• Tuesday, May 21, 2024

Interview with Suhail Mathur, Founder "The Book Bakers"

Discover insights from Suhail Mathur, founder of The Book Bakers, on literary representation, festivals, and navigating the publishing industry.
on Apr 25, 2024
Interview with Suhail Mathur, Founder "The Book Bakers" | Frontlist

Suhail Mathur is an award-winning and bestselling author of the historical-mythological fiction, THE BHAIRAV PUTRAS and the mythological-fantasy, THE HUNT FOR RAMA’S BOW, a TedX speaker, and is one of the country’s premier literary agents via his agency, THE BOOKBAKERS, through which he has worked on more than 889 books. An alumnus of Delhi Public School, NOIDA and National Law University, Delhi, Suhail, a lit fest regular and the festival director of the largest & longest online Literature Festival; The Book Bakers Online Literature Festival, has also worked as an English cricket commentator for Star Sports & Airtel’s mobile app.

Frontlist: As an accomplished author, literary agent, and festival director, you wear many hats in the literary world. How do you balance your roles and responsibilities while maintaining creativity and passion for writing?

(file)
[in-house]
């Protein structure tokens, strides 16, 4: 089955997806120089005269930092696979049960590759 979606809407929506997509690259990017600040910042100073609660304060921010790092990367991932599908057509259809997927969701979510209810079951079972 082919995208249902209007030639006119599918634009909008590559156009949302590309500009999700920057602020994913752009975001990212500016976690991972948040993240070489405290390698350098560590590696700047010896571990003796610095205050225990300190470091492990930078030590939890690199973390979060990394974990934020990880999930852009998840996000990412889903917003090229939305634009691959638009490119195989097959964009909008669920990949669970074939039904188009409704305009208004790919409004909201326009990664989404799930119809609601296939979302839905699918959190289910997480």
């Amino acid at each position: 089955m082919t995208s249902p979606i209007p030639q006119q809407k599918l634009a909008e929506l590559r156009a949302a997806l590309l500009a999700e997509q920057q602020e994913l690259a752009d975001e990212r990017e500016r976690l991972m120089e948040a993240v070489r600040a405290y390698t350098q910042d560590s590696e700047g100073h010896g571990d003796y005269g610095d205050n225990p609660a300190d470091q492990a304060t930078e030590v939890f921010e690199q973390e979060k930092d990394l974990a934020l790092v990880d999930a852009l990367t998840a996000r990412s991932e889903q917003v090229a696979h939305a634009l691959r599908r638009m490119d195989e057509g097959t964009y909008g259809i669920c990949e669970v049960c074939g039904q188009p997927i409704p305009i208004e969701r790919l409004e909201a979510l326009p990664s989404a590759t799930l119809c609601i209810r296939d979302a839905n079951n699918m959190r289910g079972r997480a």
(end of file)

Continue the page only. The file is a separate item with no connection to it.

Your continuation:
Suhail: Balancing roles in writing, literary representation, and festival direction can be straightforward when you understand their distinct purposes. Writing a book is a solo endeavor focused on crafting a compelling story for readers. Engaging a literary agent adds a collaborative element, blending the author's ideas with the agent's vision to ensure the book reaches its fullest potential through publication. Finally, organizing a literary festival amplifies the celebration of literature, uniting authors, readers, and enthusiasts in a shared passion for storytelling. Each role contributes to the excellence of literature by serving different aspects of the publishing journey. Writing produces the content, agents facilitate publication, and festivals celebrate and inspire literary creativity. This holistic approach not only benefits authors but also ignites enthusiasm among readers, fostering a community where aspiring writers find encouragement to pursue their own storytelling ambitions. Balancing these roles with their unique objectives ensures a harmonious and effective pursuit of literary excellence.